How to Have a Disagreement Like an Adult, According to Deepak Chopra

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Deepak Chopra, the wellness and meditation star who has served as a spiritual adviser to Lady Gaga and is friends with the Dalai Lama, defines a disagreement as “a clash of egos.”

In order to appropriately engage in a disagreement, then, the point cannot be to win it or change another’s opinion — “otherwise, they devolve into stubborn, angry arguments,” Mr. Chopra said. Instead, “disagreements exist as a place to start negotiating.”


Think- Is this the hill I want to die on? Some conversations are futile.

Before you go, you’ll probably need to release some pent-up resentment that you’ve swallowed from choosing not to engage in your argument. Mr. Chopra said to “sit quietly with eyes closed, take some deep breaths, and center your attention on your heart. Continue until the residual anger dissipates.”


If you don’t start by trying to understand the other side, neither will they.


The simplest way to learn about someone else is to ask about what is meaningful to them. “They pertain not to politics, religion, money or sex. They fit the description, ‘Speak your truth,’” he said. “Find your truth before you spout off.”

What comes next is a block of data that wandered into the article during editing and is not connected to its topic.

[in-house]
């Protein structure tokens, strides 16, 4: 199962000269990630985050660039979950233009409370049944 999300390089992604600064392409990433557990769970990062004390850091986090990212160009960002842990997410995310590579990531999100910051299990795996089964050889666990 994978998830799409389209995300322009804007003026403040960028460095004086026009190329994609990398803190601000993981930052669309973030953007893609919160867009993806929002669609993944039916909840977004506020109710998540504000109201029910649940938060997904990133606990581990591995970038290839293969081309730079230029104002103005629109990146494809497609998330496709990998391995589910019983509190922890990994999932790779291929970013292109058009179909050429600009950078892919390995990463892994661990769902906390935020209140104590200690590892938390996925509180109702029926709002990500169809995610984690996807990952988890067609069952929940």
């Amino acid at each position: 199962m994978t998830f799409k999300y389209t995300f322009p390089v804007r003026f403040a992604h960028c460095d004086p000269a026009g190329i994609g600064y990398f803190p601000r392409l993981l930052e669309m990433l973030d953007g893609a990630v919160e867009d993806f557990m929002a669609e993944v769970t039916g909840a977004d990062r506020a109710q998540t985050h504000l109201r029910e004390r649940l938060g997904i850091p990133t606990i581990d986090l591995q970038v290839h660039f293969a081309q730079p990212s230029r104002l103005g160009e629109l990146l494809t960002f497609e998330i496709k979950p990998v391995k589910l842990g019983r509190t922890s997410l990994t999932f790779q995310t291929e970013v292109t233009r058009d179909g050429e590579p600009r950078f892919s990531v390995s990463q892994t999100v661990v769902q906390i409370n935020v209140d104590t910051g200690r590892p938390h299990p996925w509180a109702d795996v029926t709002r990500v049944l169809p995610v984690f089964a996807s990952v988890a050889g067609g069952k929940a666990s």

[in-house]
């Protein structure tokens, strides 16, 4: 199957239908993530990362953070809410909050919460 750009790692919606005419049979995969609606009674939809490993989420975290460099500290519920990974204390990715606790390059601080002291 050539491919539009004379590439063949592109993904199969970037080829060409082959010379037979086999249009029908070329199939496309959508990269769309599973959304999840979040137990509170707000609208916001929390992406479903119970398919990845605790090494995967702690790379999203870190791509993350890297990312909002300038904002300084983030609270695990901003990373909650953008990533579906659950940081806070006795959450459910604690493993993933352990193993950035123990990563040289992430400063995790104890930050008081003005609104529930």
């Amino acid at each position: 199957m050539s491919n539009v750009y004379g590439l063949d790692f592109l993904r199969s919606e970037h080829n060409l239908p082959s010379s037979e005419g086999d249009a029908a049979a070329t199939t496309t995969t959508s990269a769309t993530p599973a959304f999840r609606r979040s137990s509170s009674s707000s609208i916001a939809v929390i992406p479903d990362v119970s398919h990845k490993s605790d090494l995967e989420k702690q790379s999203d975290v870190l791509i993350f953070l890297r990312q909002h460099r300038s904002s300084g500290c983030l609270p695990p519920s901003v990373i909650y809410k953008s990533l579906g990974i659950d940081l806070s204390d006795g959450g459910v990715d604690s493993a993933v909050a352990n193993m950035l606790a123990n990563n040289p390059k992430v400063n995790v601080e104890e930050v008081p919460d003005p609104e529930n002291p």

You might be angry. When a person is feeling challenged a natural reaction is “fight-flight-freeze” mode. This reaction immediately makes it impossible to be calm and calculated.

Another common impulse is the reactive response, “the ego response.” This is acquired at a young age. It manifests in four variations: “Nice and manipulative, nasty and manipulative, stubborn and manipulative, and playing the victim and manipulative.” So basically, being manipulative.

You need to use “insight, intuition, inspiration, creativity, vision, higher purpose or authenticity integrity.” You might call it: Taking the high ground.


Challenging someone into a decision is like grade school bullying. As said by Nelson Mandela: “Having a grievance or resentment is like drinking poison and hoping it will kill the enemy.”


“Ask yourself, ‘Am I going to be nasty? Am I going to be reactive? Or is there a creative solution to this?’” Mr. Chopra said.

He advises cultivating mindfulness to be better at “noticing the instant before you get angry, and then letting the impulse die away before it gains any more energy.”

If someone is attacking you, it is also OK to walk away.


Mr. Chopra said you can slap another person — figuratively — and they might forgive you, but if you prove them wrong, they’ll never forgive you. Then, nobody has “won” the argument, Mr. Chopra said. The point of disagreeing is not to “win,” but to start negotiating.


You might not feel the other person in a disagreement deserves forgiveness, but consider it for the sake of your own peace. Forgiveness to Mr. Chopra doesn’t mean, “I’m lovey dovey, I hug you, I forgive you. You forgive me.” It means you’ve stopped judging someone’s past behavior,” he said. “It’s irrelevant. Let’s change the story.”


It’s OK to bring humor into a tense conversation, as long as it isn’t cruel or demeaning. “Have you ever seen the current president laugh or crack a joke?” Mr. Chopra asked. “I don’t trust anyone who can’t laugh. So take a laugh.”

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